In this illuminating, highly engaging book, Jonathan Bennett acquaints us with the ideas of six great thinkers of the early modern period: Descartes, Spinoza, Leibniz, Locke, Berkeley, and Hume. For newcomers to the early modern scene, this lucidly written work is an excellent introduction. For those already familiar with the time period, this book offers insight into the great philosophers, treating them as colleagues, antagonists, students, and teachers.
In this lecture I shall offer to make clear, deeply grounded, objective sense of a certain contrast: I call it the contrast between positive and negative instrumentality, and it shows up in ordinary speech in remarks about what happens because a person did do such and such, as against what happens because he did not. The line between positive and negative instrumentality lies fairly close to some others which are drawn by more ordinary bits of English. For instance, the difference (...) between positive and negative instrumentality in someone’s dying is cousin to the difference between killing a person and letting him die. The latter distinction has the advantage of being already encoded in plain. (shrink)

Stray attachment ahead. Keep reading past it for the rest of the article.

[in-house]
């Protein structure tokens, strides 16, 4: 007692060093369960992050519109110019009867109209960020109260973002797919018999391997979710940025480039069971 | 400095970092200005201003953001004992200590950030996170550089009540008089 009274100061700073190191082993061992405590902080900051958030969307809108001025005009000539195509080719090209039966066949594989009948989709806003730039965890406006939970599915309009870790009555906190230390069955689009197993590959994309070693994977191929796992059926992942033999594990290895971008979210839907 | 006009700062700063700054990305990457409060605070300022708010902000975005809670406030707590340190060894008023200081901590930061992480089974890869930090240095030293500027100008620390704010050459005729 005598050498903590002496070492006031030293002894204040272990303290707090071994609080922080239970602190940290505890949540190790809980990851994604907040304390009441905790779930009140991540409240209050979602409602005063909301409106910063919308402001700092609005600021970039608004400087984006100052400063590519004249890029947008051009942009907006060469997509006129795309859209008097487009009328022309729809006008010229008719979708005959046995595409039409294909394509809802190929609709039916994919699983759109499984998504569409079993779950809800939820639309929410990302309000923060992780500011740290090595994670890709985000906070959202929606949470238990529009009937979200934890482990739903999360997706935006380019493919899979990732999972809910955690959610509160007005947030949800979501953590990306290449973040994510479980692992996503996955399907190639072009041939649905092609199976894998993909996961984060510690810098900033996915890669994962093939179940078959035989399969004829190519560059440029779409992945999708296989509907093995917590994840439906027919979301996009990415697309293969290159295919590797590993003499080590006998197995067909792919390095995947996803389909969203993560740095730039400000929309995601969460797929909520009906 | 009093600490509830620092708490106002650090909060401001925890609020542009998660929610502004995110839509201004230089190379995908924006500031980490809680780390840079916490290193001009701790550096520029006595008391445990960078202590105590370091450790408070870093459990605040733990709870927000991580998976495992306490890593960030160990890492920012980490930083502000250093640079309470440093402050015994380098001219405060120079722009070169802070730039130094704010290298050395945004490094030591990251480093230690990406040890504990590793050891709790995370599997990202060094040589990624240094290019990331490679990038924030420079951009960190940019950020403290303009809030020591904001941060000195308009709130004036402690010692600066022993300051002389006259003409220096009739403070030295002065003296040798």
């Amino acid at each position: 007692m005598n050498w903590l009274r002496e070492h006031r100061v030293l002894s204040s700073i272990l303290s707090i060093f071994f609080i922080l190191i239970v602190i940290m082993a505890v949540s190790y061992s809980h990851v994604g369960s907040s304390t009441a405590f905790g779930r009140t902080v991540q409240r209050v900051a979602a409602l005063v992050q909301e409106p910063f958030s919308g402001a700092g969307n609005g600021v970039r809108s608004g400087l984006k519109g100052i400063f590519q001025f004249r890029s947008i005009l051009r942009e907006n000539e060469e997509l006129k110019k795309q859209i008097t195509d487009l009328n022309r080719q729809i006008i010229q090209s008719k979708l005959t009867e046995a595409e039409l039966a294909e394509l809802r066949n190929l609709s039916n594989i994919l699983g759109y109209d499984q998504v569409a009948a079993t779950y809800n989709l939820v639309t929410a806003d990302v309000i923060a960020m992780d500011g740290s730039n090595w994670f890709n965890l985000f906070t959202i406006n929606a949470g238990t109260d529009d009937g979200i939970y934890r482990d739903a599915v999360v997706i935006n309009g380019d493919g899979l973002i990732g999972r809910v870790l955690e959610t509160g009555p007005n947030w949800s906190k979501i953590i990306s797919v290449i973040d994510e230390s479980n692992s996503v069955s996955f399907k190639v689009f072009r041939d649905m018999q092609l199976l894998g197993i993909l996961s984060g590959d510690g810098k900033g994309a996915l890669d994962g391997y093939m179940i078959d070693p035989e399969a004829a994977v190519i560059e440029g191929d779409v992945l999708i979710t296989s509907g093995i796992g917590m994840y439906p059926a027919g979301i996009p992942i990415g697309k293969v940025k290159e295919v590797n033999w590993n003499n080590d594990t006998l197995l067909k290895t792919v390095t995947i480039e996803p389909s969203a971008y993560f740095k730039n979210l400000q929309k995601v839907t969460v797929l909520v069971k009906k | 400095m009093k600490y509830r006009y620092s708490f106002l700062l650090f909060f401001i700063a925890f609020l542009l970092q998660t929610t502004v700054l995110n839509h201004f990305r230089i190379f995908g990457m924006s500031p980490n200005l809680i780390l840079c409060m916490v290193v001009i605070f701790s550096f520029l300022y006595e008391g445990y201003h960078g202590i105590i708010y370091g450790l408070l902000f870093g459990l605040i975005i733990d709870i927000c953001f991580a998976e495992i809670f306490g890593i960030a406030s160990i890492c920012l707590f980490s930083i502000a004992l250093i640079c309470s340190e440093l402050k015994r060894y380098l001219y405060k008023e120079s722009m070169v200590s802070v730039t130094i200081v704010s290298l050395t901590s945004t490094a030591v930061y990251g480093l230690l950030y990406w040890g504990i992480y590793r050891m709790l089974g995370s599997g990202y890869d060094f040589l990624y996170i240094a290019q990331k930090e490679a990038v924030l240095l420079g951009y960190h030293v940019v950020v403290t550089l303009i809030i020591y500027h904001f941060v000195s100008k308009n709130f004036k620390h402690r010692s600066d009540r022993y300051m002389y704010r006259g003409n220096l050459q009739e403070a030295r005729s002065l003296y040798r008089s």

This article is a selective review of David Lewis's Counterfactuals, a challenging, provocative, absorbingly interesting attempt to analyze statements of the form “If it were the case that P, then it would be the case that Q.” I shall follow Lewis in calling these “counterfactuals,” and shall nearly follow him in abbreviating them to the form P→Q.Chapter 1, which is nearly a third of the whole, gives the analysis and proves that it endows counterfactuals with some properties which they evidently (...) do have. Chapter 2 presents some “alternative formulations” of the analysis—a logical jeu d'esprit which I shall not discuss except for the section about “cotenability.”. (shrink)